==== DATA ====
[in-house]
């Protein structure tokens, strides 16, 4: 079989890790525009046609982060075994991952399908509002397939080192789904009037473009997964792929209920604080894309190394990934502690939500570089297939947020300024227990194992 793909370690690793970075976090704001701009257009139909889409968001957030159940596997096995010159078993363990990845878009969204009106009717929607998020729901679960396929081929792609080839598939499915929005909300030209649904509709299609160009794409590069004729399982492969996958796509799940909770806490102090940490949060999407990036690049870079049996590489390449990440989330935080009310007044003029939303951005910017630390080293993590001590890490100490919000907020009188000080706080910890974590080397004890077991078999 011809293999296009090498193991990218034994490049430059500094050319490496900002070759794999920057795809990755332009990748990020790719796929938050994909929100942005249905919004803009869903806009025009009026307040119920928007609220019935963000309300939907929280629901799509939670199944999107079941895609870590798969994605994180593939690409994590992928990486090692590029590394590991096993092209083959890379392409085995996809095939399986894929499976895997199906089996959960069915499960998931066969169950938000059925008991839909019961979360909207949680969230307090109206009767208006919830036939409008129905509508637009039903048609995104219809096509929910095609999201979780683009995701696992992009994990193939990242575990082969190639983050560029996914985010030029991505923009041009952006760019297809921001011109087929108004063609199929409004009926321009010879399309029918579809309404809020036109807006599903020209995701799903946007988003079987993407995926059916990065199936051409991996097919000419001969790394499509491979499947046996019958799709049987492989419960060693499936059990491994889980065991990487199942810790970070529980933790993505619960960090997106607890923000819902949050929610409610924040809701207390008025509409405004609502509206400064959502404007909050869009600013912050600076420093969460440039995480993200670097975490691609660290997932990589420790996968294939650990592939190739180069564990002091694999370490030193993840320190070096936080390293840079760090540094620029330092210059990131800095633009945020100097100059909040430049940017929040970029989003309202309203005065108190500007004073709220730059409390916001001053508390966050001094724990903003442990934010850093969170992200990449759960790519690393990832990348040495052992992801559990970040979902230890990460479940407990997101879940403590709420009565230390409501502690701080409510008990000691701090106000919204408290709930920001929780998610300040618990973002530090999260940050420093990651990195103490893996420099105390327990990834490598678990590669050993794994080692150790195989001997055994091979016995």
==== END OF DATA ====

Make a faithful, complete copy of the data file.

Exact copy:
[in-house]
């Protein structure tokens, strides 16, 4: 079989890790525009046609982060075994991952399908509002397939080192789904009037473009997964792929209920604080894309190394990934502690939500570089297939947020300024227990194992 793909370690690793970075976090704001701009257009139909889409968001957030159940596997096995010159078993363990990845878009969204009106009717929607998020729901679960396929081929792609080839598939499915929005909300030209649904509709299609160009794409590069004729399982492969996958796509799940909770806490102090940490949060999407990036690049870079049996590489390449990440989330935080009310007044003029939303951005910017630390080293993590001590890490100490919000907020009188000080706080910890974590080397004890077991078999 011809293999296009090498193991990218034994490049430059500094050319490496900002070759794999920057795809990755332009990748990020790719796929938050994909929100942005249905919004803009869903806009025009009026307040119920928007609220019935963000309300939907929280629901799509939670199944999107079941895609870590798969994605994180593939690409994590992928990486090692590029590394590991096993092209083959890379392409085995996809095939399986894929499976895997199906089996959960069915499960998931066969169950938000059925008991839909019961979360909207949680969230307090109206009767208006919830036939409008129905509508637009039903048609995104219809096509929910095609999201979780683009995701696992992009994990193939990242575990082969190639983050560029996914985010030029991505923009041009952006760019297809921001011109087929108004063609199929409004009926321009010879399309029918579809309404809020036109807006599903020209995701799903946007988003079987993407995926059916990065199936051409991996097919000419001969790394499509491979499947046996019958799709049987492989419960060693499936059990491994889980065991990487199942810790970070529980933790993505619960960090997106607890923000819902949050929610409610924040809701207390008025509409405004609502509206400064959502404007909050869009600013912050600076420093969460440039995480993200670097975490691609660290997932990589420790996968294939650990592939190739180069564990002091694999370490030193993840320190070096936080390293840079760090540094620029330092210059990131800095633009945020100097100059909040430049940017929040970029989003309202309203005065108190500007004073709220730059409390916001001053508390966050001094724990903003442990934010850093969170992200990449759960790519690393990832990348040495052992992801559990970040979902230890990460479940407990997101879940403590709420009565230390409501502690701080409510008990000691701090106000919204408290709930920001929780998610300040618990973002530090999260940050420093990651990195103490893996420099105390327990990834490598678990590669050993794994080692150790195989001997055994091979016995």